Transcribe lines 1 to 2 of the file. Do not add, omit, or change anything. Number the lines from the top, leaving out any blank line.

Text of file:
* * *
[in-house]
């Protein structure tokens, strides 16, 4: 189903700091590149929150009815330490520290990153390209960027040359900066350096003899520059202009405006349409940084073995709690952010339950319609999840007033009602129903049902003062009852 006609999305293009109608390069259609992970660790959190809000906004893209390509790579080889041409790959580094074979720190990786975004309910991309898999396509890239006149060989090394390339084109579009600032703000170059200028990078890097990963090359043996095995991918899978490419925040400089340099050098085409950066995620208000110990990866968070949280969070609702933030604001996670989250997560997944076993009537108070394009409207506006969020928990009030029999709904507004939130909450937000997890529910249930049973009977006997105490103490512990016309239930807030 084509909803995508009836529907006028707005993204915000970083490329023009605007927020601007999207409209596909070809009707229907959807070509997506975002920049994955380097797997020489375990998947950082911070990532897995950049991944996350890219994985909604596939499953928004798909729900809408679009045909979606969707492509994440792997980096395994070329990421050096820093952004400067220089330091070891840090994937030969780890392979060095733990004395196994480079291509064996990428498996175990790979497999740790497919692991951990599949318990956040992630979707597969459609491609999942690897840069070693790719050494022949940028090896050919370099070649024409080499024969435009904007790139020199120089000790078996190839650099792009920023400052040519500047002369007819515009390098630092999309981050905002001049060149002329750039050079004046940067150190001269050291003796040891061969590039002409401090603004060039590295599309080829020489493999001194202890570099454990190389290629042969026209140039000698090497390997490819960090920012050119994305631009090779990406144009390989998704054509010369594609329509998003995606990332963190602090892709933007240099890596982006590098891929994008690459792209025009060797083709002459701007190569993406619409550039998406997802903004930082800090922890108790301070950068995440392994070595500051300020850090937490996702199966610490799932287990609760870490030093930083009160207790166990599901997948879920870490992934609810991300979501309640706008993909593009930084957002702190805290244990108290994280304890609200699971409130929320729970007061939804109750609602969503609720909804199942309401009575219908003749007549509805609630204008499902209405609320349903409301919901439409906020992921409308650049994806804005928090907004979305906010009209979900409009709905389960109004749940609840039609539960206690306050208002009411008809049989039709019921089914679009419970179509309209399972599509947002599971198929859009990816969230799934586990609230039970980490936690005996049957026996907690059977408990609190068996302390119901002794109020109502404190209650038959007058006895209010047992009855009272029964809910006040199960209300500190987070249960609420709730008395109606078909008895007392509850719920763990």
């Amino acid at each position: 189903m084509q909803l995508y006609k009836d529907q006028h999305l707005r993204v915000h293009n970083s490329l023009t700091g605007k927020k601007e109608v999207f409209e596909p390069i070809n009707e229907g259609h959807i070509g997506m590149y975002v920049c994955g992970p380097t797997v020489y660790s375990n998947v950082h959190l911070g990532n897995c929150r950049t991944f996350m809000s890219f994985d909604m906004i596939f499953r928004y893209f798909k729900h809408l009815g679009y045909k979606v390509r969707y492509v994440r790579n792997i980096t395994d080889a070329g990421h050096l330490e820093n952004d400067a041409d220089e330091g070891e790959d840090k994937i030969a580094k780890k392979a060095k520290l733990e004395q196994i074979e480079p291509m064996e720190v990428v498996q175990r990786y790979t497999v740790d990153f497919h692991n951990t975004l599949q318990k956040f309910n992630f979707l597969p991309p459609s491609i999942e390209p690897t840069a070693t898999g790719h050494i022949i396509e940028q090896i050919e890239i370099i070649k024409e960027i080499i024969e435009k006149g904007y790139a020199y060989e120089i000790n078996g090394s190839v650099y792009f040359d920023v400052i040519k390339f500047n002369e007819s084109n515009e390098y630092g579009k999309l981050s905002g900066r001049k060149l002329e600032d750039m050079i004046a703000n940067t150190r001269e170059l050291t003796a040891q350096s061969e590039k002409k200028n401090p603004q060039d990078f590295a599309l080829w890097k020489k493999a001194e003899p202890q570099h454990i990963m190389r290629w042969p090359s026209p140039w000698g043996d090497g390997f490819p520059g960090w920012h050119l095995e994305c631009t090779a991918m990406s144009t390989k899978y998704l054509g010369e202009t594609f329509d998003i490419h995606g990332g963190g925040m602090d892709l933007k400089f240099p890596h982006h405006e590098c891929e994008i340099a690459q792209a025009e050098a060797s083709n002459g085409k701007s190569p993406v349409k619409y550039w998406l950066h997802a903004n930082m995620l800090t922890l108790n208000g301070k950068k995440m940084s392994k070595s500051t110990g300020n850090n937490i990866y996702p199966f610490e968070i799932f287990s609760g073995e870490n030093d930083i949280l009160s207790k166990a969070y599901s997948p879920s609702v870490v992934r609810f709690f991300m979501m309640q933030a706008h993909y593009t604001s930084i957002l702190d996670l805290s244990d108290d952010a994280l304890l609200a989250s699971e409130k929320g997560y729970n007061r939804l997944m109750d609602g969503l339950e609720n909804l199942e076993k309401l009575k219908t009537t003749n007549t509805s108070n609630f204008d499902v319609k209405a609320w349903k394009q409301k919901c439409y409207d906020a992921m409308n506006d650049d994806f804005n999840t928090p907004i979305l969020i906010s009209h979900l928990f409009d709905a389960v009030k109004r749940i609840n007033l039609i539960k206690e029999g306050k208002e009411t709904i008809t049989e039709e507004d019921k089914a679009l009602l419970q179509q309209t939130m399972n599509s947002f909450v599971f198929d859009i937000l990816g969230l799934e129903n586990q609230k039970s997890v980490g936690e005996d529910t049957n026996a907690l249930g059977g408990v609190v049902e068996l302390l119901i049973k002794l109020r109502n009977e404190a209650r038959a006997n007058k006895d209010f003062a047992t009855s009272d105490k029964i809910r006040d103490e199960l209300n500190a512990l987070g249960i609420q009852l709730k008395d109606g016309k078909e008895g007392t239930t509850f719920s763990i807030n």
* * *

[in-house]
């Protein structure tokens, strides 16, 4: 189903700091590149929150009815330490520290990153390209960027040359900066350096003899520059202009405006349409940084073995709690952010339950319609999840007033009602129903049902003062009852 006609999305293009109608390069259609992970660790959190809000906004893209390509790579080889041409790959580094074979720190990786975004309910991309898999396509890239006149060989090394390339084109579009600032703000170059200028990078890097990963090359043996095995991918899978490419925040400089340099050098085409950066995620208000110990990866968070949280969070609702933030604001996670989250997560997944076993009537108070394009409207506006969020928990009030029999709904507004939130909450937000997890529910249930049973009977006997105490103490512990016309239930807030 084509909803995508009836529907006028707005993204915000970083490329023009605007927020601007999207409209596909070809009707229907959807070509997506975002920049994955380097797997020489375990998947950082911070990532897995950049991944996350890219994985909604596939499953928004798909729900809408679009045909979606969707492509994440792997980096395994070329990421050096820093952004400067220089330091070891840090994937030969780890392979060095733990004395196994480079291509064996990428498996175990790979497999740790497919692991951990599949318990956040992630979707597969459609491609999942690897840069070693790719050494022949940028090896050919370099070649024409080499024969435009904007790139020199120089000790078996190839650099792009920023400052040519500047002369007819515009390098630092999309981050905002001049060149002329750039050079004046940067150190001269050291003796040891061969590039002409401090603004060039590295599309080829020489493999001194202890570099454990190389290629042969026209140039000698090497390997490819960090920012050119994305631009090779990406144009390989998704054509010369594609329509998003995606990332963190602090892709933007240099890596982006590098891929994008690459792209025009060797083709002459701007190569993406619409550039998406997802903004930082800090922890108790301070950068995440392994070595500051300020850090937490996702199966610490799932287990609760870490030093930083009160207790166990599901997948879920870490992934609810991300979501309640706008993909593009930084957002702190805290244990108290994280304890609200699971409130929320729970007061939804109750609602969503609720909804199942309401009575219908003749007549509805609630204008499902209405609320349903409301919901439409906020992921409308650049994806804005928090907004979305906010009209979900409009709905389960109004749940609840039609539960206690306050208002009411008809049989039709019921089914679009419970179509309209399972599509947002599971198929859009990816969230799934586990609230039970980490936690005996049957026996907690059977408990609190068996302390119901002794109020109502404190209650038959007058006895209010047992009855009272029964809910006040199960209300500190987070249960609420709730008395109606078909008895007392509850719920763990």